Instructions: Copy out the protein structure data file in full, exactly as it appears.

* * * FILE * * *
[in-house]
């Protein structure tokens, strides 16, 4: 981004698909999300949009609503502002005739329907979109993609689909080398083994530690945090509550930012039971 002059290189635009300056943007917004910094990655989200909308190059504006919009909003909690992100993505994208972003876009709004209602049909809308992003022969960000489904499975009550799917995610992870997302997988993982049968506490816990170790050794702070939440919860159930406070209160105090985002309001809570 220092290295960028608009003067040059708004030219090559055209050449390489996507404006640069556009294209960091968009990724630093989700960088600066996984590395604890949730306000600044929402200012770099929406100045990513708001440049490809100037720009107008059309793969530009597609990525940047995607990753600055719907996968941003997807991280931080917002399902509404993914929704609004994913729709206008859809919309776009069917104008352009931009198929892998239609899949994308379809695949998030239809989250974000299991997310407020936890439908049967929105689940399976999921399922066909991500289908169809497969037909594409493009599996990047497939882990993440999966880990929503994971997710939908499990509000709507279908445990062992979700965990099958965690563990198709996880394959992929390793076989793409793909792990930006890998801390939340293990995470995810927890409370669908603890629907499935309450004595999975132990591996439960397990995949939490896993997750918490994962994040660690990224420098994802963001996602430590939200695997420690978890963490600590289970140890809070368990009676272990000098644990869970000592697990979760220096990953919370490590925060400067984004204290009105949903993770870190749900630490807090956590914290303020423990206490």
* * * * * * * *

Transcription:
[in-house]
């Protein structure tokens, strides 16, 4: 981004698909999300949009609503502002005739329907979109993609689909080398083994530690945090509550930012039971 002059290189635009300056943007917004910094990655989200909308190059504006919009909003909690992100993505994208972003876009709004209602049909809308992003022969960000489904499975009550799917995610992870997302997988993982049968506490816990170790050794702070939440919860159930406070209160105090985002309001809570 220092290295960028608009003067040059708004030219090559055209050449390489996507404006640069556009294209960091968009990724630093989700960088600066996984590395604890949730306000600044929402200012770099929406100045990513708001440049490809100037720009107008059309793969530009597609990525940047995607990753600055719907996968941003997807991280931080917002399902509404993914929704609004994913729709206008859809919309776009069917104008352009931009198929892998239609899949994308379809695949998030239809989250974000299991997310407020936890439908049967929105689940399976999921399922066909991500289908169809497969037909594409493009599996990047497939882990993440999966880990929503994971997710939908499990509000709507279908445990062992979700965990099958965690563990198709996880394959992929390793076989793409793909792990930006890998801390939340293990995470995810927890409370669908603890629907499935309450004595999975132990591996439960397990995949939490896993997750918490994962994040660690990224420098994802963001996602430590939200695997420690978890963490600590289970140890809070368990009676272990000098644990869970000592697990979760220096990953919370490590925060400067984004204290009105949903993770870190749900630490807090956590914290303020423990206490």